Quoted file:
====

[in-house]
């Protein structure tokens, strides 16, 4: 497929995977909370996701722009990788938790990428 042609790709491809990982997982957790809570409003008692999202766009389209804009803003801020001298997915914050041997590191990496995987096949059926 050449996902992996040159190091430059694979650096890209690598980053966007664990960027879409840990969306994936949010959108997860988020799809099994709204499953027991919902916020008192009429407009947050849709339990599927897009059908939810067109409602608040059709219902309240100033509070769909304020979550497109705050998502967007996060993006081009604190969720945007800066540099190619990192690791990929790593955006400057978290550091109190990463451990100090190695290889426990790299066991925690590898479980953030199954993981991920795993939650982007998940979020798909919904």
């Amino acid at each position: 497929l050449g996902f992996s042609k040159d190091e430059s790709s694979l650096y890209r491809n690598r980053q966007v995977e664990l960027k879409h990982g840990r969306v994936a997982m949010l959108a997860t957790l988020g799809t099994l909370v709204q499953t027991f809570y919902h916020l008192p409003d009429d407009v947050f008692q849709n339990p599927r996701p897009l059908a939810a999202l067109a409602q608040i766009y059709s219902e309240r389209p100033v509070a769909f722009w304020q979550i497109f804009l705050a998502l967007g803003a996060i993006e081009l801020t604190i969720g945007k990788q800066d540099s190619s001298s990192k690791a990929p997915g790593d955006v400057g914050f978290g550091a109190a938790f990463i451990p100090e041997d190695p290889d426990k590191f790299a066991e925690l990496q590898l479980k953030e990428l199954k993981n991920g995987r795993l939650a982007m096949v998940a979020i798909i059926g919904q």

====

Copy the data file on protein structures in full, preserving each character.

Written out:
[in-house]
């Protein structure tokens, strides 16, 4: 497929995977909370996701722009990788938790990428 042609790709491809990982997982957790809570409003008692999202766009389209804009803003801020001298997915914050041997590191990496995987096949059926 050449996902992996040159190091430059694979650096890209690598980053966007664990960027879409840990969306994936949010959108997860988020799809099994709204499953027991919902916020008192009429407009947050849709339990599927897009059908939810067109409602608040059709219902309240100033509070769909304020979550497109705050998502967007996060993006081009604190969720945007800066540099190619990192690791990929790593955006400057978290550091109190990463451990100090190695290889426990790299066991925690590898479980953030199954993981991920795993939650982007998940979020798909919904």
């Amino acid at each position: 497929l050449g996902f992996s042609k040159d190091e430059s790709s694979l650096y890209r491809n690598r980053q966007v995977e664990l960027k879409h990982g840990r969306v994936a997982m949010l959108a997860t957790l988020g799809t099994l909370v709204q499953t027991f809570y919902h916020l008192p409003d009429d407009v947050f008692q849709n339990p599927r996701p897009l059908a939810a999202l067109a409602q608040i766009y059709s219902e309240r389209p100033v509070a769909f722009w304020q979550i497109f804009l705050a998502l967007g803003a996060i993006e081009l801020t604190i969720g945007k990788q800066d540099s190619s001298s990192k690791a990929p997915g790593d955006v400057g914050f978290g550091a109190a938790f990463i451990p100090e041997d190695p290889d426990k590191f790299a066991e925690l990496q590898l479980k953030e990428l199954k993981n991920g995987r795993l939650a982007m096949v998940a979020i798909i059926g919904q």